I recently watched the new Netflix mini series, 13 Reasons Why. and I am a overcome with so many emotions. Here are the reasons why you should watch 13 Reasons Why.
I am very excited to be a member of the Netflix Stream Team! That’s right – I am a lucky girl – Netflix provides me with their amazing streaming services and I get to tell my kids “sorry, I can’t help you right now, I am working”, while watching The Crown!! #STREAMTEAM
Let me start out by telling you what 13 Reasons Why is about. Then I will answer the question, “Should my kids watch 13 Reasons Why”? and, even more importantly, discuss “Why you should watch 13 Reasons Why” (with a little help from a friend):
“Based on the best-selling books by Jay Asher, 13 Reasons Why follows teenager Clay Jensen as he returns home from school to find a mysterious box with his name on it lying on his porch. Inside he discovers cassette tapes recorded by Hannah Baker—his classmate and crush—who tragically committed suicide two weeks earlier. On tape, Hannah explains that there are thirteen reasons why she decided to end her life.”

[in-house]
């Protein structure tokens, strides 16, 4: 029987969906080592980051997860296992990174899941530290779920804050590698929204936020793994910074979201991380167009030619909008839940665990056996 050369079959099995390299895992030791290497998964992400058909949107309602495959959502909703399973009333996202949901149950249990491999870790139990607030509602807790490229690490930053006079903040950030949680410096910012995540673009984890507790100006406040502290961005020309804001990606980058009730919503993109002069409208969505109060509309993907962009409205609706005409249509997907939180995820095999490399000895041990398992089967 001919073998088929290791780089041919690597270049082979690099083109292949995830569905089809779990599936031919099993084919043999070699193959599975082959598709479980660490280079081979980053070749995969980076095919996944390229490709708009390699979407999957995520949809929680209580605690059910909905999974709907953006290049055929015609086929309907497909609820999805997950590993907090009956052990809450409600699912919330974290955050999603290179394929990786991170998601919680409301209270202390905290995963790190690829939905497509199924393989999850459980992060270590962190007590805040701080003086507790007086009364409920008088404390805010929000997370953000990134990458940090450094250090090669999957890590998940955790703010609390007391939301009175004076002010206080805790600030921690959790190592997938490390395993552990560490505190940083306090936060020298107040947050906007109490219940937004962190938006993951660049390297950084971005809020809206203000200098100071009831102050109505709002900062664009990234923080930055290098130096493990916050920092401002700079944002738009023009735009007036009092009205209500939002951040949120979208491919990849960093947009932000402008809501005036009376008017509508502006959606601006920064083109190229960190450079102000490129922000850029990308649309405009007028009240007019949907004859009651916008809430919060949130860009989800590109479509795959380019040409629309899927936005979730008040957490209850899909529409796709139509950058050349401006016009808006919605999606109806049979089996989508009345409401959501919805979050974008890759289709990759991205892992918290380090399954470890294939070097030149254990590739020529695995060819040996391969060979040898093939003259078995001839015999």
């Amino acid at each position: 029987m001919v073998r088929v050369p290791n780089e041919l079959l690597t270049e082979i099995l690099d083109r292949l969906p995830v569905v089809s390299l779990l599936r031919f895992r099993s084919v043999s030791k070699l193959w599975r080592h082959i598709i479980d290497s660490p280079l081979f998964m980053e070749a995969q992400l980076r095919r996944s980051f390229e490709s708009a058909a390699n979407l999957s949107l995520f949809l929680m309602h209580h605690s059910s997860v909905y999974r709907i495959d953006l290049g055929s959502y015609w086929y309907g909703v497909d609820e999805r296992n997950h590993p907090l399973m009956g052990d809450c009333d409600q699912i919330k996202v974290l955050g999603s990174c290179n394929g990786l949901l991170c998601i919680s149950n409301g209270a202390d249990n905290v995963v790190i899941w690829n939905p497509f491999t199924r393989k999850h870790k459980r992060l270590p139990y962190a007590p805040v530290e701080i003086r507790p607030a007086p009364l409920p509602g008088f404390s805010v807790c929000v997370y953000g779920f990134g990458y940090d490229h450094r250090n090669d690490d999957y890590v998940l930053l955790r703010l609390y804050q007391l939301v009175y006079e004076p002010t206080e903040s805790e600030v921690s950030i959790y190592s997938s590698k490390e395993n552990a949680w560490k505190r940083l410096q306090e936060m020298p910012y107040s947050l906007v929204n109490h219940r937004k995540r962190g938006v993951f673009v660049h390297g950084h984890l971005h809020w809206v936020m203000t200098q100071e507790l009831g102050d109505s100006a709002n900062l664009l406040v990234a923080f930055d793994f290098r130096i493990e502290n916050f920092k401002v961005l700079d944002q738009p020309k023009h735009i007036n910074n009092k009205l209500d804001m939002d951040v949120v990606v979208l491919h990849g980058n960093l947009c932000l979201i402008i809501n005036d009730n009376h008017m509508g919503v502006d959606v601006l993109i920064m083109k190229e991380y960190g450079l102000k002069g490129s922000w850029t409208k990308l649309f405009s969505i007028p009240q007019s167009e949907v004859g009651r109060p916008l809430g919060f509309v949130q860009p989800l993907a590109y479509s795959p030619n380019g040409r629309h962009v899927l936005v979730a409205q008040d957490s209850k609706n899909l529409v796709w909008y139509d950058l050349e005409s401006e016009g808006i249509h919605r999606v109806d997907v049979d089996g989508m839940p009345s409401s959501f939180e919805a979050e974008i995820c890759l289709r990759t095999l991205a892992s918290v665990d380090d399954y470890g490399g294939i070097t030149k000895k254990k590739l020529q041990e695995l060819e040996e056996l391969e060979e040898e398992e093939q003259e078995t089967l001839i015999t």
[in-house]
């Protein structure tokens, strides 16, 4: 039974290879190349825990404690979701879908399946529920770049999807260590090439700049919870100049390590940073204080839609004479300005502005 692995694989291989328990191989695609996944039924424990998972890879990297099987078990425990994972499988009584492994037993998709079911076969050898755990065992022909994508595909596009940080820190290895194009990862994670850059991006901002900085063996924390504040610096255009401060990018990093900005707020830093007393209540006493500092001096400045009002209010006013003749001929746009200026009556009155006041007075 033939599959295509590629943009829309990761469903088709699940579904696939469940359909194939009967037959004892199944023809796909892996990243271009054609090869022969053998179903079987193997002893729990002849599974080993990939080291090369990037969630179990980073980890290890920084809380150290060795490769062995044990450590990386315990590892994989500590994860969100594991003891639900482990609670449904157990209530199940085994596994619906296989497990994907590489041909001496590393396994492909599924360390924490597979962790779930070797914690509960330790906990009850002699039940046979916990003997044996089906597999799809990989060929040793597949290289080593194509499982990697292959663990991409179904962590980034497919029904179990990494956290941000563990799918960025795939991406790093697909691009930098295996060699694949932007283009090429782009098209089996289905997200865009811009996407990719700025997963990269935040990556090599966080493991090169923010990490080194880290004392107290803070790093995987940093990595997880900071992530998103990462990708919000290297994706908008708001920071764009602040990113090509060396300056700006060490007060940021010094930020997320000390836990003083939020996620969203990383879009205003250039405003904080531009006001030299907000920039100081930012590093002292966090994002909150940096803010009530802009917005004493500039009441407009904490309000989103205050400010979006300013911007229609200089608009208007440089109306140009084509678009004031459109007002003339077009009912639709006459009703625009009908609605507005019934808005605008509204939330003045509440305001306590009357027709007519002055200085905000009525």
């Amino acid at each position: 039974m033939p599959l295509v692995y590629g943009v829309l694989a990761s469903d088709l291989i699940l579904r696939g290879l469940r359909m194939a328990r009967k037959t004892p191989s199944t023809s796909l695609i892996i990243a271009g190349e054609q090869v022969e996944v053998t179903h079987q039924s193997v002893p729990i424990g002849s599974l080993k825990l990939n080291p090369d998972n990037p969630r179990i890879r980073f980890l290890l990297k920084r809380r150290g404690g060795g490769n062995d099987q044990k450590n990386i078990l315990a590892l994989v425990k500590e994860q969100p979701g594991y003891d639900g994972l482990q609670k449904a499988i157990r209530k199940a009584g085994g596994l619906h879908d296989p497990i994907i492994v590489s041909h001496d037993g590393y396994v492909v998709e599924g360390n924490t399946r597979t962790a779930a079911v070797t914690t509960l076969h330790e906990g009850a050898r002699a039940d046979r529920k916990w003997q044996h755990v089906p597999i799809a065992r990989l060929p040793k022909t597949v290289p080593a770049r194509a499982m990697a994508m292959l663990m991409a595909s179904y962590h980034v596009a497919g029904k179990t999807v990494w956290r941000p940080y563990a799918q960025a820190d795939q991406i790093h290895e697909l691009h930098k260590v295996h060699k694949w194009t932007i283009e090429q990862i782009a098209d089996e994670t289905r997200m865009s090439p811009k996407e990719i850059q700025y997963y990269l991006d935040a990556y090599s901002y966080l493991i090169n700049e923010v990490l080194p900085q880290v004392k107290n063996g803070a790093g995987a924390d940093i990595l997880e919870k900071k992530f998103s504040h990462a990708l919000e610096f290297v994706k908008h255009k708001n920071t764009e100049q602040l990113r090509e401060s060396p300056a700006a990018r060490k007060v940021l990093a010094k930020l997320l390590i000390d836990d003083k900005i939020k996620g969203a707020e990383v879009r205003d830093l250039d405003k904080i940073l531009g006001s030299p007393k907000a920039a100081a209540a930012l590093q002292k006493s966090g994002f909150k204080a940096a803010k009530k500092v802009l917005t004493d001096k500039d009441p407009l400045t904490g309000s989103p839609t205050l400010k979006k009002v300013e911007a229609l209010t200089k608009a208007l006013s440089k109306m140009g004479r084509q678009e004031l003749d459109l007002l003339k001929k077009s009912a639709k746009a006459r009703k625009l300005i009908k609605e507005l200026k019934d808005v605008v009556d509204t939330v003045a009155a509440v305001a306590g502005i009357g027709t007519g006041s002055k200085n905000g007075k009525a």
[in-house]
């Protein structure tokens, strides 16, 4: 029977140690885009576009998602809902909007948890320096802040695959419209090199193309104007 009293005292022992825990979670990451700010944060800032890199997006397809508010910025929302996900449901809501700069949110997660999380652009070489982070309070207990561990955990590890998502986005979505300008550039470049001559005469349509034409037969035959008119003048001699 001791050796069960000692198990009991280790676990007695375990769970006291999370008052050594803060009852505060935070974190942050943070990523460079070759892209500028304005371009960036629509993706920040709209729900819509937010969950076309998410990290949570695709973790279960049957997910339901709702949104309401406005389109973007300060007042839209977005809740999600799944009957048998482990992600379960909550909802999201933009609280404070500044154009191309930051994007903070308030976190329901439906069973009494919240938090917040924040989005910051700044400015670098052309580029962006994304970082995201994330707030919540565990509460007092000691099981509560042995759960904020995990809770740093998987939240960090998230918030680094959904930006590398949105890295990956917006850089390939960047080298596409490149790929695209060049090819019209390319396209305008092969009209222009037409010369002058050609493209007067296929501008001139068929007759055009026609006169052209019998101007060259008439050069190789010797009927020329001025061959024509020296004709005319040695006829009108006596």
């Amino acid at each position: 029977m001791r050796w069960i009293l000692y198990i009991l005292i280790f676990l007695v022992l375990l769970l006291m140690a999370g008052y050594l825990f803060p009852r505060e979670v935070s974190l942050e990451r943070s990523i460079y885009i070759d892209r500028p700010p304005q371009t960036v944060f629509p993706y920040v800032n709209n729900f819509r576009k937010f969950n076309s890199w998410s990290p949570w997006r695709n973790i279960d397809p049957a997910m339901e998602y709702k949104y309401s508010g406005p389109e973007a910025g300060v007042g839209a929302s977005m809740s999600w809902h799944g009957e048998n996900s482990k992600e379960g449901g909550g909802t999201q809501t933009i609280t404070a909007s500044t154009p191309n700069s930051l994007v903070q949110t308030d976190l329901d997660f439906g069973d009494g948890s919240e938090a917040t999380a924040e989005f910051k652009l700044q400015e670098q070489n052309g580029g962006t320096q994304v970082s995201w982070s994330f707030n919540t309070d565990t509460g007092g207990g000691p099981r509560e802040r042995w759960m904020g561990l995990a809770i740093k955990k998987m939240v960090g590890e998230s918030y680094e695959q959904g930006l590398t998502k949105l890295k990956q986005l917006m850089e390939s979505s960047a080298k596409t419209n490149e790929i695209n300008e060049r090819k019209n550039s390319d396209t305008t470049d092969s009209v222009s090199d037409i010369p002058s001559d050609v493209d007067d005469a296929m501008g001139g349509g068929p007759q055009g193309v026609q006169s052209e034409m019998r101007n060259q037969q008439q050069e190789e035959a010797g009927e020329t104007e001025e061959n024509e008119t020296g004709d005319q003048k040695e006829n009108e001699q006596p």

Heavy topic, right? Well, that is an understatement. As a member of the Netflix Stream Team, I was granted early access to the show. I had no idea what it was about, I didn’t even read the description before I began watching it. From the first episode, I was drawn to the story, the characters, the acting and most importantly, the significance of the topic.
You see, I have 3 teenage sons and the am overwhelmed by the pressures of social media and the impact that it can make on these kids. You hear about bullying and cyber bullying and all of the pressures kids endure today. Sure, there were pressures when we were growing up, but everything now just happens so fast and is so much more widespread.